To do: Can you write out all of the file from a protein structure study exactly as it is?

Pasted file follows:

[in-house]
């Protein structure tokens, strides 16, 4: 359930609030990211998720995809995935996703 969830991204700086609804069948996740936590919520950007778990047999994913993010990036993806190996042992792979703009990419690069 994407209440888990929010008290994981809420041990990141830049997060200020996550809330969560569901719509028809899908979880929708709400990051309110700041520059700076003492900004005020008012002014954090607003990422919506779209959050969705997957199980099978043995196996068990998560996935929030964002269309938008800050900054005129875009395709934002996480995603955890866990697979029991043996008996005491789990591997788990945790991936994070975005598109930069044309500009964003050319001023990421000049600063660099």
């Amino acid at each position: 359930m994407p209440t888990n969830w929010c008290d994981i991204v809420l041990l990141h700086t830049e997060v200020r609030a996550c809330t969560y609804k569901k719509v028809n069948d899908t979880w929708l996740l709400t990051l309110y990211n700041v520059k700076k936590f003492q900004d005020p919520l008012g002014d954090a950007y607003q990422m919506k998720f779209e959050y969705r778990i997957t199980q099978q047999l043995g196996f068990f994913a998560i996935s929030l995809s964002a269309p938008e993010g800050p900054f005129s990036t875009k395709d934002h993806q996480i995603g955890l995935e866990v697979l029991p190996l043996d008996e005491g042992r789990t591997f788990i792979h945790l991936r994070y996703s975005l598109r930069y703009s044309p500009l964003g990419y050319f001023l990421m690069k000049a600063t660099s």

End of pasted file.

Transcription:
[in-house]
């Protein structure tokens, strides 16, 4: 359930609030990211998720995809995935996703 969830991204700086609804069948996740936590919520950007778990047999994913993010990036993806190996042992792979703009990419690069 994407209440888990929010008290994981809420041990990141830049997060200020996550809330969560569901719509028809899908979880929708709400990051309110700041520059700076003492900004005020008012002014954090607003990422919506779209959050969705997957199980099978043995196996068990998560996935929030964002269309938008800050900054005129875009395709934002996480995603955890866990697979029991043996008996005491789990591997788990945790991936994070975005598109930069044309500009964003050319001023990421000049600063660099």
């Amino acid at each position: 359930m994407p209440t888990n969830w929010c008290d994981i991204v809420l041990l990141h700086t830049e997060v200020r609030a996550c809330t969560y609804k569901k719509v028809n069948d899908t979880w929708l996740l709400t990051l309110y990211n700041v520059k700076k936590f003492q900004d005020p919520l008012g002014d954090a950007y607003q990422m919506k998720f779209e959050y969705r778990i997957t199980q099978q047999l043995g196996f068990f994913a998560i996935s929030l995809s964002a269309p938008e993010g800050p900054f005129s990036t875009k395709d934002h993806q996480i995603g955890l995935e866990v697979l029991p190996l043996d008996e005491g042992r789990t591997f788990i792979h945790l991936r994070y996703s975005l598109r930069y703009s044309p500009l964003g990419y050319f001023l990421m690069k000049a600063t660099s």